Written by: Michael Den Boer on January 6th, 2012
Theatrical Release Date: UK, 1971
Director: Sidney Hayers
Writer: John Kruse
Cast:Joan Collins, James Booth, Ray Barrett, Sinéad Cusack, Kenneth Griffith, Tom Marshall, Zuleika Robson
DVD Released:January 24th, 2012
Approximate running time: 89 minutes
Aspect Ratio: 1.85:1 Letterboxed Widescreen
Sound: Dolby Digital Mono English
DVD Release: Scorpion Releasing
Region Coding: Region 1 NTSC
Retail Price: $14.95
Synopsis: A family kidnaps the man accused of raping and murdering their little girl.
Revenge was directed by Sidney Hayers, who’s other notable films include Circus of Horrors, Burn, Witch, Burn and Deadly Strangers. Key collaborators on Revenge include cinematographer Ken Hodges (The Shuttered Room, The Ruling Class) and composer Eric Rogers, who is most known for his work on numerous Carry on films.
A few alternate titles that Revenge is also known under include, Terror from Under the House, Behind the Cellar Door, After Jenny Died and Inn of the Frightened People.
The plot revolves around a fear that every last one of us can easily identify with. What would you do if someone you loved was murdered and their killer was set free due to lack of evidence? Would you just sit back and hope that the law would finally find the evidence that they need to convict that person or would you take the law into your own hands?
It is preciously the latter path that the main characters of this film follow. Sure they start off, with good intentions, sort of at least. They decide to kidnap the man who their little girl and in return get him to confess to the crime he committed, by any means necessary. Unfortunately even the best laid plans are foolproof and things go awry. In the heat of the moment they beat the man to within inches of his life.
This event which only lasts a matter of minutes drives the film’s narrative. Now with a dead man (at least he appears dead) in their basement they have to come up with ways to dispose of the body. Once again they have trouble pulling off the disposable of his body. A few days later, they now discover that his is still alive. This further screws up their original plan and now they must decide if they should just let him go or kill him (after all, kidnapping and attempted murder are serious crimes)?
The narrative is well constructed with each new revelation spread out for maximum effect. Pacing is never an issue and once the mood is set, things do not let up for one moment. With the film saving its most shocking moment for its finale.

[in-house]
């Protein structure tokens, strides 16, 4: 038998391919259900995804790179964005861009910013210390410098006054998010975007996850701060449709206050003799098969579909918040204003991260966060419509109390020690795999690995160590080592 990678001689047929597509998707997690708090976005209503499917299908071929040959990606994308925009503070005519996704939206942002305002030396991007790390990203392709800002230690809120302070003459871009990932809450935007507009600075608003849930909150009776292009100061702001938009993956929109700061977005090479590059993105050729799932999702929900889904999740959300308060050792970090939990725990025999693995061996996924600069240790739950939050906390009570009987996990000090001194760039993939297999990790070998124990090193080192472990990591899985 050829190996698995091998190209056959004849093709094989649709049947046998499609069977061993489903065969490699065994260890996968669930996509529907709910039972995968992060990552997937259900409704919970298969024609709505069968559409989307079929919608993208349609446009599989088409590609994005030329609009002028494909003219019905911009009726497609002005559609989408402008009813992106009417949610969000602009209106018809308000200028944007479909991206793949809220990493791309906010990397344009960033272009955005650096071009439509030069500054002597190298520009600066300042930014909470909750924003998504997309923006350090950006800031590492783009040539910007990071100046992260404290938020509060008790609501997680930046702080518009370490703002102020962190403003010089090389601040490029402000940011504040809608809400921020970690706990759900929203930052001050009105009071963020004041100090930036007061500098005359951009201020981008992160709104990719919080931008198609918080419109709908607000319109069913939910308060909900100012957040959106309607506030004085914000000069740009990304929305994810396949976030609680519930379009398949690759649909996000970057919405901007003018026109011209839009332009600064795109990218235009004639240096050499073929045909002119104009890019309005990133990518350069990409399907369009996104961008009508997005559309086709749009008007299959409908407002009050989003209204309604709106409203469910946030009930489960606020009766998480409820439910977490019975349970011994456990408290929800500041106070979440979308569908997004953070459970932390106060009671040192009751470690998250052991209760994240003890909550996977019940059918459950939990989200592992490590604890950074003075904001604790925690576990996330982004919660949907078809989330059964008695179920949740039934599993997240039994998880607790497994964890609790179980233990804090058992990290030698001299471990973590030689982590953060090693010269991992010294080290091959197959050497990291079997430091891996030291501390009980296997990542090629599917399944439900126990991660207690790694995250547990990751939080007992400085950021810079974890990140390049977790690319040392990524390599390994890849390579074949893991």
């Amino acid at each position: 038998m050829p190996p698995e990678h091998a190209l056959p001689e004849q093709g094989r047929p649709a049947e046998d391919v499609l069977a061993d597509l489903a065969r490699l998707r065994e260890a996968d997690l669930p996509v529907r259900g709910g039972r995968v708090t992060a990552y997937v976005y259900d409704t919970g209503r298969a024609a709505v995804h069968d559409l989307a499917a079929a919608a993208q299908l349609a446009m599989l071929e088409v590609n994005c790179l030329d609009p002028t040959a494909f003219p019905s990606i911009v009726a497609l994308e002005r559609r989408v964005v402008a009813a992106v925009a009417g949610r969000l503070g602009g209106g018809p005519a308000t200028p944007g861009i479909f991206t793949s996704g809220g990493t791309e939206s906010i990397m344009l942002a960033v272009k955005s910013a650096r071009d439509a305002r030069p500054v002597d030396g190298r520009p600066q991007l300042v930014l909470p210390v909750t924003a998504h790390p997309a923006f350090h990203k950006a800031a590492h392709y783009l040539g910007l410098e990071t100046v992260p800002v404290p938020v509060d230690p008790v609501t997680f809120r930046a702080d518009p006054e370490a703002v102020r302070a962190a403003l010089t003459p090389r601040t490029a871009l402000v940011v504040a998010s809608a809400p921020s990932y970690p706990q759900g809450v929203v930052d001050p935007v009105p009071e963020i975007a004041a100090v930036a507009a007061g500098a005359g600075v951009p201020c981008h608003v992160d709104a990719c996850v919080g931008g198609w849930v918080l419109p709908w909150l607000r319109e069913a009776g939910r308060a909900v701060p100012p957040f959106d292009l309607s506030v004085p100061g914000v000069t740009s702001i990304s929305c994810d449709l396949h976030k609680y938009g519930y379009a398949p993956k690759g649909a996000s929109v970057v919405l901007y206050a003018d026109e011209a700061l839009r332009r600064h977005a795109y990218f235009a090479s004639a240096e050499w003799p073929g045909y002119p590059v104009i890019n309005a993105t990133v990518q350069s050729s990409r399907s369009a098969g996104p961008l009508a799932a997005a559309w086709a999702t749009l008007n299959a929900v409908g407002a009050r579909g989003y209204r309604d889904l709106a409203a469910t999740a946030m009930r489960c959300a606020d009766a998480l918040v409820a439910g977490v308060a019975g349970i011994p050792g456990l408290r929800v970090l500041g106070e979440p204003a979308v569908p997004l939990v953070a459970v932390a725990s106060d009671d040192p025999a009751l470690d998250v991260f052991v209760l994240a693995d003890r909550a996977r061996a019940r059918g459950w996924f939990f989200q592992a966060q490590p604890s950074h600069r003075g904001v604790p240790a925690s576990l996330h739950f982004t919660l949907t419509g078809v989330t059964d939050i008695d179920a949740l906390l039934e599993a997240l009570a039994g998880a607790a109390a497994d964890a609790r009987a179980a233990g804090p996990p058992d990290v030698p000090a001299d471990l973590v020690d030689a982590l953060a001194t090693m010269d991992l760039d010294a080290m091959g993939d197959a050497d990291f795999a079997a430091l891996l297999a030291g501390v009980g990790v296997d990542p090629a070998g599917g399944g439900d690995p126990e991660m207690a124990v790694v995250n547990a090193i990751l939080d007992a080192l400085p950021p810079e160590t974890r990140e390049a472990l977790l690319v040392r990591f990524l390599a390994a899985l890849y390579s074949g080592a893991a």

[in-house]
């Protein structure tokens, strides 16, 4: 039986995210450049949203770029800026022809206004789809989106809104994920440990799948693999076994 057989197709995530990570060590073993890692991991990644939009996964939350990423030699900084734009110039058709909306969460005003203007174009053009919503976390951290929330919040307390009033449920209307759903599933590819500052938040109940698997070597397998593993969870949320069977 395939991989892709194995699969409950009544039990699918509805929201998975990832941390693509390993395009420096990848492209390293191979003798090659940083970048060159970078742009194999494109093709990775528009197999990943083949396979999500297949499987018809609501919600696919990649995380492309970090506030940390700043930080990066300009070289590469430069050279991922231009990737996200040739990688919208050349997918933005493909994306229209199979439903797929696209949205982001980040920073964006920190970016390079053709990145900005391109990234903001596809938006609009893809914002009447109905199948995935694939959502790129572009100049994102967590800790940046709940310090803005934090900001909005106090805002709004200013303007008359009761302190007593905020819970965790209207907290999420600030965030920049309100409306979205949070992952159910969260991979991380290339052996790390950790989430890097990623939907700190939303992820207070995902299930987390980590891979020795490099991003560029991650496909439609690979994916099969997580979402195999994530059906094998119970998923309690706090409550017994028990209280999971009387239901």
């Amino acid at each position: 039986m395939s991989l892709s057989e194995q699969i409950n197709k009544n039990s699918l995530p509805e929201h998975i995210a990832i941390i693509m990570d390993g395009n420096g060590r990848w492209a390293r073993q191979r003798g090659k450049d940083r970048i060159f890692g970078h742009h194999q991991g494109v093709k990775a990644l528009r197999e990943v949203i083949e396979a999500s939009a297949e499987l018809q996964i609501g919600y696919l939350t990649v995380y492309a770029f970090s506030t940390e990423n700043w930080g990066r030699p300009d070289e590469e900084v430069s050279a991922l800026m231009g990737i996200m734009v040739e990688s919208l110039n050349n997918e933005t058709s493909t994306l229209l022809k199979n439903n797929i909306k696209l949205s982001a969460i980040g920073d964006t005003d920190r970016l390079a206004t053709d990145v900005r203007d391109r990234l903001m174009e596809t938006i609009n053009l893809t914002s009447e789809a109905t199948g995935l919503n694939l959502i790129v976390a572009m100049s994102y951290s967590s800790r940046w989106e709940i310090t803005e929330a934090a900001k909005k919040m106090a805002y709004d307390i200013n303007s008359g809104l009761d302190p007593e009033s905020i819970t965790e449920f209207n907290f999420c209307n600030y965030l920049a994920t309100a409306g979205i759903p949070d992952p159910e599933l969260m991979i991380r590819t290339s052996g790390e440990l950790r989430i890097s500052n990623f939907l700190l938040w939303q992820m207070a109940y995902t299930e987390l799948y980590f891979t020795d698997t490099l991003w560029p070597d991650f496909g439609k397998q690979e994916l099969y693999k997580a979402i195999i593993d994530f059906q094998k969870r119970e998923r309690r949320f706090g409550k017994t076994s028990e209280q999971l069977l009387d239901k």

Performance wise the entire cast are all very good in their respective roles, especially Kenneth Griffith (Murder Can Be Deadly) in the role of the man suspected of murdering a little girl. Another performance of note is Joan Collins (Quest for Love, The Devil Within Her) in the role of the step mother of the little girl who is killed. It is refreshing seeing Joan Collins in a role that is against the type of role that she is most known for portraying. Her character also has one of this film’s creepiest moments, it is a scene were her step son rapes her in from the man that killed her step daughter. Ultimately Revenge is tense thriller that strives to hard to be an art house film, instead of focusing more exploitive aspects of this film are this films bread and butter.
Scorpion Releasing presents Revenge in a letterboxed widescreen that retains the film’s original aspect ratio. Colors and flesh tones look accurate, details generally look crisp and black level are at best average. There are no problems with compression and edge enhancement is never too intrusive.
This release comes with one audio option, a Dolby Digital mono mix in English. There are no problems with distortion, dialog comes through clearly and everything sounds balanced.
Extras for this release include trailers for Terror, Double Exposure, The Survivor, Nothing But the Night, The Devil Within Her, Satan’s Slave, The House on Sorority Row, Humongous and Quest for Love. Also there are two ways to watch the main feature, ‘Play Movie’ or ‘Play Katarina’s Nightmare Theater’. This second option include comments before and after the main feature from Katarina Leigh Waters, who’s comments are done in a more analytical way. Overall Revenge gets good audio / video presentation from Scorpion Releasing.